The Big Q
A dialogue on the big questions college students face.
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The following postings have been filtered by category Social Conscience, Tolerance, and Responsibility
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Friday, Jan. 4, 2013
The best college student comment on "Sister, Can You Spare a Dime?" wins a $100 Amazon gift certificate. Entries must be received by midnight, Sunday, Feb. 3, 2013. Finalists are selected by likes, so get your friends to like your comment. Subscribe to the blog (by RSS or by email in the right hand column) for updates.
Jack is a fixture of the neighborhood right outside the gates of a large, urban university. Homeless for the past 13 years, Jack carries all of his belongings in a shopping cart, to which he also hitches his faithful dog, Rufus. Every day, Jack takes up a position outside the fast food joint across the street from the campus, where he solicits passersby for change. Most nights, he sleeps in a nearby parking lot, but when it gets really cold, he has been known to sneak into the campus library and labs to keep warm. A veteran of the Gulf War, Jack obviously has his demons, and he can sometimes be seen drowning them in a bottle of wine half-concealed in a brown paper bag.
As a freshman at the university, Mandy encounters Jack in the second week she is on campus, when she goes off campus with fellow members of the water polo team for a late night snack. When she sees his cardboard sign— "Homeless Vet. Please Help"— Mandy throws a few quarters into the paper cup he holds out.
"Don't give him money," Jocelyn, a junior teammate warns her. "He'll just spend it on alcohol."
"If everybody would stop giving these freeloaders a handout, they would go hang out somewhere else," adds Ella. "They're scary."
"Oh, Jack's harmless," Meg, a senior, chimes in. "I give him something when I can."
"You just do that to salve your conscience," Jordan says. "Giving money to individual panhandlers doesn't do anything about the root causes of poverty in this country. You should join Students Act Against Homelessness if you really want to make a difference."
Do you think students have a responsibility to help the homeless? If so, should they give money to anyone who asks? Should they buy food for the panhandlers instead? Should they not give to individuals but make donations to charities instead? What can students do about the root causes of homelessness?
Photo Credit: http://www.shutterstock.com/pic-12227485/stock-photo-asking-for-help-a-homeless-man-panhandles.html?src=lb-16096948>
Monday, Oct. 29, 2012
The best college student comment on "Members Only" wins a $100 Amazon gift certificate. Entries must be received by midnight, November 18th. Finalists are selected by likes, so get your friends to like your comment. Subscribe to the blog (by RSS or by email in the right hand column) for updates.
Jared is a college student who grounds his identity in his faith. From a young age, Jared found that his Christian beliefs helped him make sense of the world, and most of his friends feel the same way. For his undergraduate studies, Jared went to a Christian school, but decided to pursue law at Hastings, part of the University of California system.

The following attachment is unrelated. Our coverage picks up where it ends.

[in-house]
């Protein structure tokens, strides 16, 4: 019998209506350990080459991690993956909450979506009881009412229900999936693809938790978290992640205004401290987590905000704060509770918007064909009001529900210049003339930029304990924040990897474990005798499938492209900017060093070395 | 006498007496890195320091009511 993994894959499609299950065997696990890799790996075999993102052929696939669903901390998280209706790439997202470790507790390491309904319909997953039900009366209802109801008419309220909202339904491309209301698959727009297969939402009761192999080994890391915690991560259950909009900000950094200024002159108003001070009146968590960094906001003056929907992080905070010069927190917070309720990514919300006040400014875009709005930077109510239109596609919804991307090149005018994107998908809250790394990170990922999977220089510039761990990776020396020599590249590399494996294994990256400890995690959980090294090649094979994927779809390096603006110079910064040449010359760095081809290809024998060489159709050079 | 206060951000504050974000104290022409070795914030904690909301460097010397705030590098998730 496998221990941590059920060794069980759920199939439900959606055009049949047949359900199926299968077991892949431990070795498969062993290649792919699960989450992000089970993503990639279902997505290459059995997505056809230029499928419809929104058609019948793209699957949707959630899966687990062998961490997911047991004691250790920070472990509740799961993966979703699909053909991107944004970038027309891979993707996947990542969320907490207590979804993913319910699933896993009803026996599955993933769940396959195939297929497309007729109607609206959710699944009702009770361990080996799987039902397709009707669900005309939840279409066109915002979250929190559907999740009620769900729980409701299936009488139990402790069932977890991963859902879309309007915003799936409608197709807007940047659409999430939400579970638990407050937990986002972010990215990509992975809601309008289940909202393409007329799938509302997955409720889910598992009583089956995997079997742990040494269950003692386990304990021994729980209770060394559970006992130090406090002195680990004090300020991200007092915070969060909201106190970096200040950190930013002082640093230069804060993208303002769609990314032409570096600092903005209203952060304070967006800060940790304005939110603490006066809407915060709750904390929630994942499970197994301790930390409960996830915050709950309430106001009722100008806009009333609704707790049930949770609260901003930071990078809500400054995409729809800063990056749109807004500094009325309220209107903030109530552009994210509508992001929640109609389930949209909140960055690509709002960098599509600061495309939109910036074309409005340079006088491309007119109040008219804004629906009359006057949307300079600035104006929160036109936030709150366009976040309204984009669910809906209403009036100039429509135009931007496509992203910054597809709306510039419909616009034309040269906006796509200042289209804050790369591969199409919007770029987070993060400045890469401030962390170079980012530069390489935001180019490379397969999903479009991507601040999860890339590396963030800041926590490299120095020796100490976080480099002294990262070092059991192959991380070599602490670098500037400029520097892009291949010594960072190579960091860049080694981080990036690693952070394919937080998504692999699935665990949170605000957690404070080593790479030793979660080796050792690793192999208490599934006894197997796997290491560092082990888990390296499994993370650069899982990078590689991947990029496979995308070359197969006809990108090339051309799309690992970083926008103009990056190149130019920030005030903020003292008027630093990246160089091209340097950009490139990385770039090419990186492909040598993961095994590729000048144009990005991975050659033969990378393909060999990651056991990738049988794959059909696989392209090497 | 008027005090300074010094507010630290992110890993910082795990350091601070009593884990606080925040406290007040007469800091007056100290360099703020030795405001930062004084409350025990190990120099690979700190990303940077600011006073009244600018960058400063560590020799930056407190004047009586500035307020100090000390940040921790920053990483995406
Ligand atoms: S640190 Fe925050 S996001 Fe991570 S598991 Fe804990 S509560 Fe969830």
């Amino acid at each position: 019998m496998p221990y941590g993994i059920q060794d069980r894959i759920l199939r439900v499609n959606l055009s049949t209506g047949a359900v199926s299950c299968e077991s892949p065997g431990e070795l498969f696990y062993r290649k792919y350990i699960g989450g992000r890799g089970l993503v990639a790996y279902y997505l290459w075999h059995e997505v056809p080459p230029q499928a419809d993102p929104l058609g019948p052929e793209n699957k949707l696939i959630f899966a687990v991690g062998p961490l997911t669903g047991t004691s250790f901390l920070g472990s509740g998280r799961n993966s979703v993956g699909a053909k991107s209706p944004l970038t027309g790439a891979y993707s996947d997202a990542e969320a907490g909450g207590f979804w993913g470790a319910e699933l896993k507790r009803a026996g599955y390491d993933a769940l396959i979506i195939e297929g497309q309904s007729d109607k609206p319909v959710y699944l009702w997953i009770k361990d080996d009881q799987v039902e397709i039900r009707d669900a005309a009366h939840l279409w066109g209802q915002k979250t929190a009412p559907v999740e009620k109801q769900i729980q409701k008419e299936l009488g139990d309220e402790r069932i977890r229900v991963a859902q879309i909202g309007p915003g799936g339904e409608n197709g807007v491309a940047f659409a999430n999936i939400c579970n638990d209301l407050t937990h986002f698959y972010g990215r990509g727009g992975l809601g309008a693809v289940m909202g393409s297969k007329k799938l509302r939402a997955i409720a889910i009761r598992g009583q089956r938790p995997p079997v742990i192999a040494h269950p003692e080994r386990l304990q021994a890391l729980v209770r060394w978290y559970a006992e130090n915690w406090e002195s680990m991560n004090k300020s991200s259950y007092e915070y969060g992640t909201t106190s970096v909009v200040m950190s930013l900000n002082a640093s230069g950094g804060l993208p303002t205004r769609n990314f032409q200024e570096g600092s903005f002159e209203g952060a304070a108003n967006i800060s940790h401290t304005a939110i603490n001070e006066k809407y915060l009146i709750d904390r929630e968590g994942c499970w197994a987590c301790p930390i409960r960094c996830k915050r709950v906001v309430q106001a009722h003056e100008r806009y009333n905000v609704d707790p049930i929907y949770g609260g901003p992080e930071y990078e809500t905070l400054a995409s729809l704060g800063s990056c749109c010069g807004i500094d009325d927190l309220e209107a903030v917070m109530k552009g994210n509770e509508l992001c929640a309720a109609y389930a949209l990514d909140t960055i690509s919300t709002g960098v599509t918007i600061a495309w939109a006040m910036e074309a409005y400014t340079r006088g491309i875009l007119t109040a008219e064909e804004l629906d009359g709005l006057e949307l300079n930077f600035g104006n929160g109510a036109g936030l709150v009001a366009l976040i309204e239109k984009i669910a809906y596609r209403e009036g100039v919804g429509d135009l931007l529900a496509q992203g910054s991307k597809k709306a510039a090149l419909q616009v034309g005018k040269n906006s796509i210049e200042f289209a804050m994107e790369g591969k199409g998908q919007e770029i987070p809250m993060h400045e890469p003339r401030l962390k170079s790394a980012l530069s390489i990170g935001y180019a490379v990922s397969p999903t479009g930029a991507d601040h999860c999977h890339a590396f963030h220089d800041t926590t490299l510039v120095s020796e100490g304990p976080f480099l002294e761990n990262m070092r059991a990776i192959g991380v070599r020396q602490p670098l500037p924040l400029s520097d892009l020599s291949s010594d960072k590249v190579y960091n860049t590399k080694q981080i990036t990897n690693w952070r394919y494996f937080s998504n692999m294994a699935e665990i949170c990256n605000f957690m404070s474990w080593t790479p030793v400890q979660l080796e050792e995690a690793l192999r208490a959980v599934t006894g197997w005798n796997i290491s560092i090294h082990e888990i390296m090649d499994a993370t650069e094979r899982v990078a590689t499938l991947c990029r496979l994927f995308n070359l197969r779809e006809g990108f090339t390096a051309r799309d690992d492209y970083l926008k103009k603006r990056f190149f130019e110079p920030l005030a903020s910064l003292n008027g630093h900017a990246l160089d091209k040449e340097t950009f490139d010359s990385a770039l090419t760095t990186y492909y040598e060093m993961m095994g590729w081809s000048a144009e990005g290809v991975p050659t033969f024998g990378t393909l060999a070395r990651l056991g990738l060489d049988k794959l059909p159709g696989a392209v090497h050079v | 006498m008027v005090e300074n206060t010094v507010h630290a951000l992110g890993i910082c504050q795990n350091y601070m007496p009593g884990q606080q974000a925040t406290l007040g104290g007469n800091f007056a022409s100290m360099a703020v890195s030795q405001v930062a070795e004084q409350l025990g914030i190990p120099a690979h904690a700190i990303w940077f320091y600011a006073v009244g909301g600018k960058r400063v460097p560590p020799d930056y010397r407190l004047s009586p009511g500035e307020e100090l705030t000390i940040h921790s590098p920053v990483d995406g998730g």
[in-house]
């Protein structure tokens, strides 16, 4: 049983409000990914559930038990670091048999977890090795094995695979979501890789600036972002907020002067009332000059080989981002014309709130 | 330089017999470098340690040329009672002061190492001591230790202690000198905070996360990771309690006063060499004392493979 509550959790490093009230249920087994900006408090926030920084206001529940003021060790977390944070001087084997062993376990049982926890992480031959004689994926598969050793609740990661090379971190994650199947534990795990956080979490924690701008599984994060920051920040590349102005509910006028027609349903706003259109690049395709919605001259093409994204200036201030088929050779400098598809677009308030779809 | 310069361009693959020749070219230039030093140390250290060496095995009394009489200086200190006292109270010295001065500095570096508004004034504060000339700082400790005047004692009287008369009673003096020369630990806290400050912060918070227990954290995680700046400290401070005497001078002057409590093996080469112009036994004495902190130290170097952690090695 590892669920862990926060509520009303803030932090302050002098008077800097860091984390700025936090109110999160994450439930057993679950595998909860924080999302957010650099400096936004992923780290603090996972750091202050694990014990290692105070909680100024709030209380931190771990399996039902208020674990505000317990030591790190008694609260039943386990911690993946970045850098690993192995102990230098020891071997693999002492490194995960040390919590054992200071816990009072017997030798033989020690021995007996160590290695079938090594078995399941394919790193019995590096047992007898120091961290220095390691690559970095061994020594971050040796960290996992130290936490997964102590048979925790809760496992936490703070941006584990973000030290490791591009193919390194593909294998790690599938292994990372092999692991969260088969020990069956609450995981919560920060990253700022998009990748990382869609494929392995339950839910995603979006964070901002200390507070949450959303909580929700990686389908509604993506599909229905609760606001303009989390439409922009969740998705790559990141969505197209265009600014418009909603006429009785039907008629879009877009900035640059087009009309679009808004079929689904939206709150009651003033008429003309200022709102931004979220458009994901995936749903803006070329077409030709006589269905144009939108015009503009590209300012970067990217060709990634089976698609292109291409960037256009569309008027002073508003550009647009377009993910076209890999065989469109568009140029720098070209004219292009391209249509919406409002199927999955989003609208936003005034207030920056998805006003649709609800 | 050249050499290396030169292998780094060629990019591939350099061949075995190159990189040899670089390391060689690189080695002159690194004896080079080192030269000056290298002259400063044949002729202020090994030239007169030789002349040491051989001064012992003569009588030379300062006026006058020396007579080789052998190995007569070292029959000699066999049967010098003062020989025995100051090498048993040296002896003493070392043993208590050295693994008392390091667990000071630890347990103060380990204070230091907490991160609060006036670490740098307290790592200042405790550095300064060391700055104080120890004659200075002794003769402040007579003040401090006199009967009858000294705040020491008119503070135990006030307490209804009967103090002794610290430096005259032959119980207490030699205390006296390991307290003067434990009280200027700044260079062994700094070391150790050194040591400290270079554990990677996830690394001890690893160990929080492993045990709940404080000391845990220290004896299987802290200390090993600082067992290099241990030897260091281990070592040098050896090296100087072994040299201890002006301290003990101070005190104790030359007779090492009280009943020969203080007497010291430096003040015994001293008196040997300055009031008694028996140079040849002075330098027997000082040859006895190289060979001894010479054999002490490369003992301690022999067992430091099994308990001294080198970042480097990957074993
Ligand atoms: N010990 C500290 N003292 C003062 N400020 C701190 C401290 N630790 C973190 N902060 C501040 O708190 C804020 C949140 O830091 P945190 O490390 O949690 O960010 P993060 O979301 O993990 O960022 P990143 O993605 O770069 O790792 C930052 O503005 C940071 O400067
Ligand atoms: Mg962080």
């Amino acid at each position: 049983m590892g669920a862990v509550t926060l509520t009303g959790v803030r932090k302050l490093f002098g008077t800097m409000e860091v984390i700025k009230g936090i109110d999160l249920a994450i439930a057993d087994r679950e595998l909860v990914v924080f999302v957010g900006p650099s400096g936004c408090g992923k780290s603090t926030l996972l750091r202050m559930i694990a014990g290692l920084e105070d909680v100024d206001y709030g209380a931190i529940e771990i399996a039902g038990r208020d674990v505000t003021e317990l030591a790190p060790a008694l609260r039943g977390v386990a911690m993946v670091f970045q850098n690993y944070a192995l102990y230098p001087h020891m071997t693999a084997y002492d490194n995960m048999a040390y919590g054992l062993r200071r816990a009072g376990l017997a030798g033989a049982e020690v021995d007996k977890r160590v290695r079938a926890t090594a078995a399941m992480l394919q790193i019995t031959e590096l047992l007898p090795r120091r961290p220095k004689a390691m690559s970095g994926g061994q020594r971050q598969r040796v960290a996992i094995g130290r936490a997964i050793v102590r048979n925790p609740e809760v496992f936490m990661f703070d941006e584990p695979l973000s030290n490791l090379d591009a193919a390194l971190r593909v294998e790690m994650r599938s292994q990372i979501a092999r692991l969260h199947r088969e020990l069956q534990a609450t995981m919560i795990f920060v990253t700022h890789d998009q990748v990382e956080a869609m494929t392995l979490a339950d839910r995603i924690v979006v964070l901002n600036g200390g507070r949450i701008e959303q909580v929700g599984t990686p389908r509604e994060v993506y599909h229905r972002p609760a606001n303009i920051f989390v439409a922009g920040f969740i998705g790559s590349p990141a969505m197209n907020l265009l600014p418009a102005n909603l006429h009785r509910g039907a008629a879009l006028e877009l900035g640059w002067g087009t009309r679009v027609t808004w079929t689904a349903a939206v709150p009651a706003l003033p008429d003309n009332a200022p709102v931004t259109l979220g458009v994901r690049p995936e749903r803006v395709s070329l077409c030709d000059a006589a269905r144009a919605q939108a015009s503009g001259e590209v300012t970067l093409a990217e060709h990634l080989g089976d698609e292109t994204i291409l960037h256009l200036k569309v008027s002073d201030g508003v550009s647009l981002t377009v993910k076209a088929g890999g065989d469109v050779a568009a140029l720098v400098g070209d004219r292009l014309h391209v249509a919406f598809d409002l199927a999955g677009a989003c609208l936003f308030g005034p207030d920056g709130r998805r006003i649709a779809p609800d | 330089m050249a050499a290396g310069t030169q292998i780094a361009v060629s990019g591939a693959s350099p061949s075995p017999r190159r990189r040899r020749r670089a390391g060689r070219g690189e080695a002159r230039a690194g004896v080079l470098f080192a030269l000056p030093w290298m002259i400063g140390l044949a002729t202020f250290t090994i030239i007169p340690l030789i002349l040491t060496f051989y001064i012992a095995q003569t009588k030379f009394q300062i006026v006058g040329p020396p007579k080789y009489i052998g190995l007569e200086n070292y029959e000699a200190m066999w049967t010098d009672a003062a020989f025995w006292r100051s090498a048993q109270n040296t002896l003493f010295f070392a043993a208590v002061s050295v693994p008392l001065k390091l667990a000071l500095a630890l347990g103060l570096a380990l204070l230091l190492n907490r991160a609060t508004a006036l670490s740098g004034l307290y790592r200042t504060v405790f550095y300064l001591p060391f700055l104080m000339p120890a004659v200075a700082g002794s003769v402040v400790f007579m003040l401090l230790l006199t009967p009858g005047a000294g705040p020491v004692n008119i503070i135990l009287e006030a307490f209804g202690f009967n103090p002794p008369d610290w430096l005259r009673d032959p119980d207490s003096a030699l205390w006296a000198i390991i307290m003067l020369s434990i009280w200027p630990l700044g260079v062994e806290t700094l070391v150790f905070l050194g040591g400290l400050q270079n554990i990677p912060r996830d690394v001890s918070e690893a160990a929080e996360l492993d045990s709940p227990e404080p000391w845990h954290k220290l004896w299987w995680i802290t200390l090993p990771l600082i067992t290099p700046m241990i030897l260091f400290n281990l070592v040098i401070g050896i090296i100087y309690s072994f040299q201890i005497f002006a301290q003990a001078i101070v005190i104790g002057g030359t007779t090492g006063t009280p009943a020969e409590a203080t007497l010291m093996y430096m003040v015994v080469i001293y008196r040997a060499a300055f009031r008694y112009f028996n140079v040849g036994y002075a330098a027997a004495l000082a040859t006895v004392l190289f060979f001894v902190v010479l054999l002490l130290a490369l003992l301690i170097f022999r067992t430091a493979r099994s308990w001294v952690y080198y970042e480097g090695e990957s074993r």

Immediately, Jared found a home with the Christian Legal Society. All the members of the group held his same beliefs, and used those beliefs to inform their understanding of law throughout their studies. However, one of Jared’s friends, Molly, was a part of the LGBTQ club, Hastings Outlaw, and found out that students who were part of the LGBTQ community were not welcome to vote or hold leadership positions in the CLS.
Molly was outraged, saying that this policy was unfair discrimination that went against Hasting’s policy that “student organizations allow students to participate regardless of the student’s status or beliefs.” Besides, Hastings was a public university, and since student clubs received funding from the university, allowing the CLS to exclude members of the LGBTQ community would be like the state imposing the religious standards of one group on another. It would be state-sanctioned discrimination.
Jared tried to explain to Molly that he personally did not have a problem with the Hastings Outlaw or anyone in it, but the faith he has fiercely believed in all his life has explicitly laid out in the Bible that “unrepentant participation in or advocacy of a sexually immoral lifestyle” is sinful, and that includes "sexual conduct outside of marriage between a man and a woman" as well as homosexual relationships. For the CLS to ignore this important aspect of their belief system, Jared said, would not honor what the CLS was trying to represent. Forcing the CLS to accept leadership from those who believed differently would be infringing upon the members’ freedom of religion.
Molly said that she understood where he was coming from, but it shouldn’t matter because students should be allowed to explore different beliefs in college and feel safe from discrimination in doing so. Hastings College of Law agreed, and refused funding of the CLS unless they changed their membership policy.
Do you think that Molly and Hastings Outlaw are right? Should anyone be able to apply for any leadership position in a club, regardless of whether or not their personal philosophy aligns with it? Or, do you think Jared is right? Can he and the CLS be justified in excluding students who don’t share the CLS’s beliefs from leadership roles so that they can maintain the integrity of the group and fully exercise their freedom of speech, association, and religion?
This case study is based on the Supreme Court case Christian Legal Society v. Martinez.
Photo by cbcastro
available under a Creative Commons license on Flickr.
Friday, Jun. 1, 2012
The best college student comment on "Protesting Commencement?" wins a $100 Amazon gift certificate. Entries must be received by midnight, June 17. Finalists are selected by likes, so get your friends to like your comment. Subscribe to the blog (by RSS or by email in the right hand column) for updates.
After nearly four years of college, Ryan is finally graduating. As he goes online to figure out his responsibilities for the big day, he notices that his school has already chosen the commencement speaker: the CEO of a burgeoning business in the area. Not overly familiar with the woman, Ryan researches her and the company on the web.
Quickly, Ryan learns that although the successful business has donated lots of money to the surrounding community, it has been tied up in a number of lawsuits over the improper disposal of its wastes. Looking into the matter further, Ryan discovers that this particular CEO has even made changes in the company that directly resulted in less environmentally sustainable practices.
Ryan has been a member of Students for a Greener Earth since he was a freshman, and the college itself made a weighty pledge within the last year to improve its environmental sustainability. Unable to change the speaker but nonetheless outraged that she has been selected, Ryan intends to protest.
One option is to pass out leaflets before or after the ceremony detailing her actions in light of the school's pledge; however, another possibility is to do something when she's on stage. While she speaks, he could stand and turn his back to her; he could rally his friends to chant a message against her; he could even gather a group of people to shout so loudly so she can't finish her speech.